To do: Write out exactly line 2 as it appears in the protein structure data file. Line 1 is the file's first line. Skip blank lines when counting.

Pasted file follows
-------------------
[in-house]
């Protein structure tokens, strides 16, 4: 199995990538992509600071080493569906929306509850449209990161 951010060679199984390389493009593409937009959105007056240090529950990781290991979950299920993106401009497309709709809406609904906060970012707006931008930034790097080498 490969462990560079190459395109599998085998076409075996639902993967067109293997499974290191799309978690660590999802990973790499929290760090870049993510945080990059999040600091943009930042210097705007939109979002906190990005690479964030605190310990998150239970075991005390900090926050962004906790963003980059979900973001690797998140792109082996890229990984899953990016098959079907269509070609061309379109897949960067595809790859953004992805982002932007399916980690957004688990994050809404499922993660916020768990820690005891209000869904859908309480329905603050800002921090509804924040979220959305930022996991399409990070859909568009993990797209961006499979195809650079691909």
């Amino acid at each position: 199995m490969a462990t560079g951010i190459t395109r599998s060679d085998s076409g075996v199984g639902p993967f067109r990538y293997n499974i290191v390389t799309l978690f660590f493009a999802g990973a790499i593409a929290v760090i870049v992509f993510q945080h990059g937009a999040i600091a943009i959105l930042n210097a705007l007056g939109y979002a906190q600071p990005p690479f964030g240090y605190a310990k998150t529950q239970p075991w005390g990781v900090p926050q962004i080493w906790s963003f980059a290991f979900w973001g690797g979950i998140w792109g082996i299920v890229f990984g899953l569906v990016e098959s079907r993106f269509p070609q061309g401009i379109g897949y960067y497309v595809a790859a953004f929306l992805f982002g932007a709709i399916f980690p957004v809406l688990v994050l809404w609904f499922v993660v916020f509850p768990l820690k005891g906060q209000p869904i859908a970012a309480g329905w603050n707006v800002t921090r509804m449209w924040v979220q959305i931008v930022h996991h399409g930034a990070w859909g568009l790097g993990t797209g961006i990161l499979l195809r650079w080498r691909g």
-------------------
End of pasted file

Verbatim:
């Protein structure tokens, strides 16, 4: 199995990538992509600071080493569906929306509850449209990161 951010060679199984390389493009593409937009959105007056240090529950990781290991979950299920993106401009497309709709809406609904906060970012707006931008930034790097080498 490969462990560079190459395109599998085998076409075996639902993967067109293997499974290191799309978690660590999802990973790499929290760090870049993510945080990059999040600091943009930042210097705007939109979002906190990005690479964030605190310990998150239970075991005390900090926050962004906790963003980059979900973001690797998140792109082996890229990984899953990016098959079907269509070609061309379109897949960067595809790859953004992805982002932007399916980690957004688990994050809404499922993660916020768990820690005891209000869904859908309480329905603050800002921090509804924040979220959305930022996991399409990070859909568009993990797209961006499979195809650079691909």